I value privacy, and to get it I use encryption. To use encryption on a website, you can use SSL, but to use SSL you need a certificate, and to have the certificate match the domain, you need a separate IP number for each certificate / domain. That’s no good!

If you only want to encrypt the user name and password transmissions, your alternatives include HTTP digest authentication, logging in through a common domain using a single SSL cert, and javascript encryption. Each of these has a price, but in my opinion its better than the cost of SSL certs and IP addresses for each of your domains.

Why bother with so many domains? For branding purposes of course! :-)

Choose your own adventure:* Username and password in one form using http digest* Username on one page, password on next, can use username to retrieve salt to encrypt password during transmission, non-existent users get a consistent yet randomly generated salt result

There are advantages to using web server based digest authentication alongside an application:* you can let the webserver quickly serve private information that don’t require complex application logic, like images, otherwise you’d have to feed them through the scripting language, which is potentially bad for performance* you can improve the security of the transmission of the password over unencrypted channels* the server is protected even if the script / application malfunctions

Once the user has authenticated using http digest authentication, the application can go ahead and start a session for the user, as well as do its own authentication, and initialize a permissions roster for that user.

Like some have suggested, I don’t recommend having your PHP or scripting language handle the digest authentication on its own. This won’t give you as many benefits as having both the server and the scripting language manage the authentication and session.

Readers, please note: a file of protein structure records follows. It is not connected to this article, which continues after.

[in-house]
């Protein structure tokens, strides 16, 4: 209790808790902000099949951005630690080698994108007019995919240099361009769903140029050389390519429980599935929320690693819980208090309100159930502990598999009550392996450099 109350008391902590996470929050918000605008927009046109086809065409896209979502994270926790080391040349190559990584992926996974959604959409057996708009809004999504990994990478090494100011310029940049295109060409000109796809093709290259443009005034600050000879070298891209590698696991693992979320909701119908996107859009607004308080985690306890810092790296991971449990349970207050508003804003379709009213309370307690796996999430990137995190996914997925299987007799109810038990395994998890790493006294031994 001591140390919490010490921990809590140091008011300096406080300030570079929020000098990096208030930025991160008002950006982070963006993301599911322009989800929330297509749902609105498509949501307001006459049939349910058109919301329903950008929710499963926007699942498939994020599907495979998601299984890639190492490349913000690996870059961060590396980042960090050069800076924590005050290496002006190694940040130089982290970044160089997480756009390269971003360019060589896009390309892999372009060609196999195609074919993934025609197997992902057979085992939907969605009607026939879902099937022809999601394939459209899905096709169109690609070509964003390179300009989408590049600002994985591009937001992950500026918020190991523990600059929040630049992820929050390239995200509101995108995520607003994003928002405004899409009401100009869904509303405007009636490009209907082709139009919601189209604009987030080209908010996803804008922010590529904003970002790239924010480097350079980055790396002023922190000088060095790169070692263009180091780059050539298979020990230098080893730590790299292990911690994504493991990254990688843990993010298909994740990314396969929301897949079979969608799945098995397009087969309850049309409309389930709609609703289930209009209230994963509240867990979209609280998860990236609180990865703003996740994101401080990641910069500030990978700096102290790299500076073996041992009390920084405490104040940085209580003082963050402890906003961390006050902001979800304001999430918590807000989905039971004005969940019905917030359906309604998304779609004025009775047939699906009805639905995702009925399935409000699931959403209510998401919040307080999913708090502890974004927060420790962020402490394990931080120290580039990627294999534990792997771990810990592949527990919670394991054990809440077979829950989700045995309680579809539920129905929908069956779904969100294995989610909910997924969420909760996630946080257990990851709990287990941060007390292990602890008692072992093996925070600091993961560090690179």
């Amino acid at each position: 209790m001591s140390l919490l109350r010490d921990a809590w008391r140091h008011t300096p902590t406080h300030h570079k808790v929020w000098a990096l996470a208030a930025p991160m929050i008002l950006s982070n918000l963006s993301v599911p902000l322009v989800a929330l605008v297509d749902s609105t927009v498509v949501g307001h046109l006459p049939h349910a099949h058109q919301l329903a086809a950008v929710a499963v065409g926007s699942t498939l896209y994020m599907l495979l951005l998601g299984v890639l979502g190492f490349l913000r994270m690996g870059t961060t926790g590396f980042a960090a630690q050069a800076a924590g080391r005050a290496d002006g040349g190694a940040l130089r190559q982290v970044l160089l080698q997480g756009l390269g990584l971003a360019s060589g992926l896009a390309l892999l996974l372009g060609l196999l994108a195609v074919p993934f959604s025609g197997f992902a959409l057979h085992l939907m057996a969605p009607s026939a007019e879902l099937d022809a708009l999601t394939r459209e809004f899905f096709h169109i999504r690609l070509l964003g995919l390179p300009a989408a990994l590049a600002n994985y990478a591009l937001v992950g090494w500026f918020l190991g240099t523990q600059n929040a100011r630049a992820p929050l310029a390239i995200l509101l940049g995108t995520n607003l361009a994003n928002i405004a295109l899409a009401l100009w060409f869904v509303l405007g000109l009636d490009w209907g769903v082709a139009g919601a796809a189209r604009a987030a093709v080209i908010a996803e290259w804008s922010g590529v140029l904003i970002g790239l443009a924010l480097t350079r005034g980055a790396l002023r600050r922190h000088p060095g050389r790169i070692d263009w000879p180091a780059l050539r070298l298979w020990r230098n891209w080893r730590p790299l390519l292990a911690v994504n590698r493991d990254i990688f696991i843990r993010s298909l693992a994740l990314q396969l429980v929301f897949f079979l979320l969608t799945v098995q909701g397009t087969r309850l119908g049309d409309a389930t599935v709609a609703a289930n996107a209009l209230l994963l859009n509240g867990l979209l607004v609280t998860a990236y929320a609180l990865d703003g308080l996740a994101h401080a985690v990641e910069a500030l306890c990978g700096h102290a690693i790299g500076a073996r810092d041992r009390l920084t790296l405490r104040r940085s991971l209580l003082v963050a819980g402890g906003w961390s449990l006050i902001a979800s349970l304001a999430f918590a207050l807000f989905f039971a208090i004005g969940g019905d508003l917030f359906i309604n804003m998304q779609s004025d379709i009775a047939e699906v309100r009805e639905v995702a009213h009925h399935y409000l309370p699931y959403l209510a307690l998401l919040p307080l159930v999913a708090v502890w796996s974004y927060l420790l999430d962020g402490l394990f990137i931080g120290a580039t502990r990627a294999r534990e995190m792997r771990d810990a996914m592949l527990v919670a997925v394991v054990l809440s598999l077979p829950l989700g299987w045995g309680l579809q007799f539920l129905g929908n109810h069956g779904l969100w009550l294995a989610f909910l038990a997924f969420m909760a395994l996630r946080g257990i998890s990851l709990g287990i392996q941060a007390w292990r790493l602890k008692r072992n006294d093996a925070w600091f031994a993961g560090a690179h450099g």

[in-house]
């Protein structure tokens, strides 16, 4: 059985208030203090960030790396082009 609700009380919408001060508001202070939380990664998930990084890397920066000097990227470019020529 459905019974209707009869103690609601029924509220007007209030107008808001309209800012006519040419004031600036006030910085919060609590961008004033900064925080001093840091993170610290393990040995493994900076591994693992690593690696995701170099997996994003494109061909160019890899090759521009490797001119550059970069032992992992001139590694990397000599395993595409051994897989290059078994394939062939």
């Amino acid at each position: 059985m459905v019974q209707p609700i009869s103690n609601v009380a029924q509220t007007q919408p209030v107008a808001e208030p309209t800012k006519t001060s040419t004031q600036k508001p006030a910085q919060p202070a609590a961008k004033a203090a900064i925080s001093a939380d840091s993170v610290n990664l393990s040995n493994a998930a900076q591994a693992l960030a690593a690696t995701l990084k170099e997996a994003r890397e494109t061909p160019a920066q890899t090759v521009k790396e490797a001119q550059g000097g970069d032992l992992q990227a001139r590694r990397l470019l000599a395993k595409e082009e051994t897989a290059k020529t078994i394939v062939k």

One problem I encountered using http digest is that the password MUST be stored in an MD5 hash (no salt) on the server (along with the realm and the username). This is incompatible with other authentication mechanisms, which use part of the hashed password as the salt used to calculate the password hash. That is a better way to store the password, but it isn’t implemented in the digest format. Furthermore, if you wanted to provide flexible access to authenticate both against the web server and the scripted application, you’d likely need to use Apache, as it has the ability to authenticate via pam, and thus all of its modules.

Seeing how we’re balancing design with practical needs, I’m starting to think that the best practice is to store passwords in multiple formats.

If you don’t need to bother authenticating to the web server yet still want to encrypt the password before transmission over an insecure channel, you can use javascript to to the encryption instead of the browser, and change the way it hashes the password before transmission, but this requires a two stage process. First the user identifies themselves by sending their username, then the server fetches and sends the salt back to the user, which is then used to hash the password before sending the password back to the server to compare with the one stored in the database. Depending on the network performance between the client and the server, this could be completed in one fell swoop, but that might be tricky. Also, to authenticate against both the web server and the application, you would still need to have more than one password.

The point to all this is to setup a system that is reasonably secure. First off, storing passwords in cleartext in a database is a bad idea, it causes many legitimate bad practices to occur, like systems administrators retrieving passwords for users. Isn’t it nice to say - “I don’t know your password, it is hashed in the database”. Beyond that, while it is possible to crack md5 based algorithms, it isn’t practical or legal (though I am not a lawyer!). Depending on your use, you should consider the other options as well, like SSL and VPNs.